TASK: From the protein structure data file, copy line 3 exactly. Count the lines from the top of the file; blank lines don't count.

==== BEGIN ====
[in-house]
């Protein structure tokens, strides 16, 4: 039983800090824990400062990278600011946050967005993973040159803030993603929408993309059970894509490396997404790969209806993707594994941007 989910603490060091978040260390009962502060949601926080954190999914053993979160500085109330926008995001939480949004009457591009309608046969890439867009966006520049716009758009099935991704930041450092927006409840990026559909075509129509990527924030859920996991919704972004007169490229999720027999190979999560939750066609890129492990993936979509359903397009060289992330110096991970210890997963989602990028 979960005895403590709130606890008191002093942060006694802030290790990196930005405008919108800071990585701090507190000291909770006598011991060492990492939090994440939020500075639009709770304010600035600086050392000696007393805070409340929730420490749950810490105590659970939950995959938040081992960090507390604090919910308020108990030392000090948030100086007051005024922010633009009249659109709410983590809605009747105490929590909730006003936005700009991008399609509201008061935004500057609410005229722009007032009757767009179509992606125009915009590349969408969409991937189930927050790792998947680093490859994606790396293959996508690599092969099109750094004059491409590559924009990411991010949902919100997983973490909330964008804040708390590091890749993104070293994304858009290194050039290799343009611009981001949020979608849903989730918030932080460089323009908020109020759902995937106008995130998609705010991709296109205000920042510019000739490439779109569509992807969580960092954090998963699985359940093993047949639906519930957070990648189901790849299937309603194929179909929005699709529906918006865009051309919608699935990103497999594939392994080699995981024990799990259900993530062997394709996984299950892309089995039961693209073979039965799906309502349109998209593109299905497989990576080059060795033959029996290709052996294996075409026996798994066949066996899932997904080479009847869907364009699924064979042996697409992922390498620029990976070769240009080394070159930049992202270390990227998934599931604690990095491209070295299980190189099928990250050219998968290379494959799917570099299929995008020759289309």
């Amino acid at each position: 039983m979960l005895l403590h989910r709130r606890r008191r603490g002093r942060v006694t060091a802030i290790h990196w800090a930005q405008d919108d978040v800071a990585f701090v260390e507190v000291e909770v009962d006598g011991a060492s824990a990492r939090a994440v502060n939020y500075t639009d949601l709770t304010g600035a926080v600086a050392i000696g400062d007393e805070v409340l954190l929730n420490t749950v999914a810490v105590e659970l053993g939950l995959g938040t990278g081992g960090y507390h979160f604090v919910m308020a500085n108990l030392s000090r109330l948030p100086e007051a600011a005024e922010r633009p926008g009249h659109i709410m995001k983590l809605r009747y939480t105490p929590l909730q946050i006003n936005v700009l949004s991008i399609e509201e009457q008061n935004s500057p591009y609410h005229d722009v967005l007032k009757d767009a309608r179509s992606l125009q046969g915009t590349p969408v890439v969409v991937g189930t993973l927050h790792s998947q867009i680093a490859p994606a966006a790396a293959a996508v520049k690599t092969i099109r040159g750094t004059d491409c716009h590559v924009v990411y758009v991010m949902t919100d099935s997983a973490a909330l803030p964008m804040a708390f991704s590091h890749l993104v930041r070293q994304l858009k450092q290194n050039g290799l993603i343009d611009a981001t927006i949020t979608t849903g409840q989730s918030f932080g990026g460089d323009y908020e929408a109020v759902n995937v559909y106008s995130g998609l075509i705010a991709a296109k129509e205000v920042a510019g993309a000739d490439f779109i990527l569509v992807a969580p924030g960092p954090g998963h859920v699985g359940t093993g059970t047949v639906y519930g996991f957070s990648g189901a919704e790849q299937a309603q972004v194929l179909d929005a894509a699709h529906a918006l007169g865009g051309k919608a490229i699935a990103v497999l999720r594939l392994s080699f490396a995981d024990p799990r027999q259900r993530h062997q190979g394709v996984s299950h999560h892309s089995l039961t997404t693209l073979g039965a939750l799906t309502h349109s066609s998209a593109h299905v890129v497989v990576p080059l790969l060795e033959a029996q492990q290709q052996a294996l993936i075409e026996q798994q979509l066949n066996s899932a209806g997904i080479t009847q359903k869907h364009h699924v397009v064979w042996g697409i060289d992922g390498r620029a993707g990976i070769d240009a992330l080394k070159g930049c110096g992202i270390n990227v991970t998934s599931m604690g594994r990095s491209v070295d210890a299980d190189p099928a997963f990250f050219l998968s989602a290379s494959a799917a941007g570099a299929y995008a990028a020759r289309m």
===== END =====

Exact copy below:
């Amino acid at each position: 039983m979960l005895l403590h989910r709130r606890r008191r603490g002093r942060v006694t060091a802030i290790h990196w800090a930005q405008d919108d978040v800071a990585f701090v260390e507190v000291e909770v009962d006598g011991a060492s824990a990492r939090a994440v502060n939020y500075t639009d949601l709770t304010g600035a926080v600086a050392i000696g400062d007393e805070v409340l954190l929730n420490t749950v999914a810490v105590e659970l053993g939950l995959g938040t990278g081992g960090y507390h979160f604090v919910m308020a500085n108990l030392s000090r109330l948030p100086e007051a600011a005024e922010r633009p926008g009249h659109i709410m995001k983590l809605r009747y939480t105490p929590l909730q946050i006003n936005v700009l949004s991008i399609e509201e009457q008061n935004s500057p591009y609410h005229d722009v967005l007032k009757d767009a309608r179509s992606l125009q046969g915009t590349p969408v890439v969409v991937g189930t993973l927050h790792s998947q867009i680093a490859p994606a966006a790396a293959a996508v520049k690599t092969i099109r040159g750094t004059d491409c716009h590559v924009v990411y758009v991010m949902t919100d099935s997983a973490a909330l803030p964008m804040a708390f991704s590091h890749l993104v930041r070293q994304l858009k450092q290194n050039g290799l993603i343009d611009a981001t927006i949020t979608t849903g409840q989730s918030f932080g990026g460089d323009y908020e929408a109020v759902n995937v559909y106008s995130g998609l075509i705010a991709a296109k129509e205000v920042a510019g993309a000739d490439f779109i990527l569509v992807a969580p924030g960092p954090g998963h859920v699985g359940t093993g059970t047949v639906y519930g996991f957070s990648g189901a919704e790849q299937a309603q972004v194929l179909d929005a894509a699709h529906a918006l007169g865009g051309k919608a490229i699935a990103v497999l999720r594939l392994s080699f490396a995981d024990p799990r027999q259900r993530h062997q190979g394709v996984s299950h999560h892309s089995l039961t997404t693209l073979g039965a939750l799906t309502h349109s066609s998209a593109h299905v890129v497989v990576p080059l790969l060795e033959a029996q492990q290709q052996a294996l993936i075409e026996q798994q979509l066949n066996s899932a209806g997904i080479t009847q359903k869907h364009h699924v397009v064979w042996g697409i060289d992922g390498r620029a993707g990976i070769d240009a992330l080394k070159g930049c110096g992202i270390n990227v991970t998934s599931m604690g594994r990095s491209v070295d210890a299980d190189p099928a997963f990250f050219l998968s989602a290379s494959a799917a941007g570099a299929y995008a990028a020759r289309m």